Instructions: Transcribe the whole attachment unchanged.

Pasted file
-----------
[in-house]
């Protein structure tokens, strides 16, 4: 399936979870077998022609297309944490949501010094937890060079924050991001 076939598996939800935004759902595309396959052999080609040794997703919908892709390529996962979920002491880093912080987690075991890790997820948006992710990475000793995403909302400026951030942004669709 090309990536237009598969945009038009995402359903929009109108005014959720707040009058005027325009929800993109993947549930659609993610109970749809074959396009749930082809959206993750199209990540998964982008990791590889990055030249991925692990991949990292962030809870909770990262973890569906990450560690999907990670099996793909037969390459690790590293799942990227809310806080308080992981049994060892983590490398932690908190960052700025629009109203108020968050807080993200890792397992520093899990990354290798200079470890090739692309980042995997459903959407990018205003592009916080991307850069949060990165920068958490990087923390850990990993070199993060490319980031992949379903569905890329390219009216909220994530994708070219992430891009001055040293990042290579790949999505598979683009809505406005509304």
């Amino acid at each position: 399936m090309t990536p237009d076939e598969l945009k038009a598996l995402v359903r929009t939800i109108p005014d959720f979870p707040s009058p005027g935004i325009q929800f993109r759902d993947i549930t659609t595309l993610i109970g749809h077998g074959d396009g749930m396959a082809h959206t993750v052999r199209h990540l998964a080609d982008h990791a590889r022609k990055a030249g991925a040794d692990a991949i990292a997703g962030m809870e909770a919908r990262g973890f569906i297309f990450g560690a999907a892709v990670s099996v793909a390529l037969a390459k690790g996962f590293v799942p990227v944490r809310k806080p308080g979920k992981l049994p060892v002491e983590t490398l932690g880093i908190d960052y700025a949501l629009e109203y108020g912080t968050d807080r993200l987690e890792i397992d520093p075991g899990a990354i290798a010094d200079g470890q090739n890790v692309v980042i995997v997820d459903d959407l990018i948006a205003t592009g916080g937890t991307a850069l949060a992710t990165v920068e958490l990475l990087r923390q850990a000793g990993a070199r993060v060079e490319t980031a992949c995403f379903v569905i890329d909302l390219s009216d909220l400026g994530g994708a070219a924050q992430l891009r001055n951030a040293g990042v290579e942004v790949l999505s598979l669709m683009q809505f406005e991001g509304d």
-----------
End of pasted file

[in-house]
């Protein structure tokens, strides 16, 4: 399936979870077998022609297309944490949501010094937890060079924050991001 076939598996939800935004759902595309396959052999080609040794997703919908892709390529996962979920002491880093912080987690075991890790997820948006992710990475000793995403909302400026951030942004669709 090309990536237009598969945009038009995402359903929009109108005014959720707040009058005027325009929800993109993947549930659609993610109970749809074959396009749930082809959206993750199209990540998964982008990791590889990055030249991925692990991949990292962030809870909770990262973890569906990450560690999907990670099996793909037969390459690790590293799942990227809310806080308080992981049994060892983590490398932690908190960052700025629009109203108020968050807080993200890792397992520093899990990354290798200079470890090739692309980042995997459903959407990018205003592009916080991307850069949060990165920068958490990087923390850990990993070199993060490319980031992949379903569905890329390219009216909220994530994708070219992430891009001055040293990042290579790949999505598979683009809505406005509304």
């Amino acid at each position: 399936m090309t990536p237009d076939e598969l945009k038009a598996l995402v359903r929009t939800i109108p005014d959720f979870p707040s009058p005027g935004i325009q929800f993109r759902d993947i549930t659609t595309l993610i109970g749809h077998g074959d396009g749930m396959a082809h959206t993750v052999r199209h990540l998964a080609d982008h990791a590889r022609k990055a030249g991925a040794d692990a991949i990292a997703g962030m809870e909770a919908r990262g973890f569906i297309f990450g560690a999907a892709v990670s099996v793909a390529l037969a390459k690790g996962f590293v799942p990227v944490r809310k806080p308080g979920k992981l049994p060892v002491e983590t490398l932690g880093i908190d960052y700025a949501l629009e109203y108020g912080t968050d807080r993200l987690e890792i397992d520093p075991g899990a990354i290798a010094d200079g470890q090739n890790v692309v980042i995997v997820d459903d959407l990018i948006a205003t592009g916080g937890t991307a850069l949060a992710t990165v920068e958490l990475l990087r923390q850990a000793g990993a070199r993060v060079e490319t980031a992949c995403f379903v569905i890329d909302l390219s009216d909220l400026g994530g994708a070219a924050q992430l891009r001055n951030a040293g990042v290579e942004v790949l999505s598979l669709m683009q809505f406005e991001g509304d």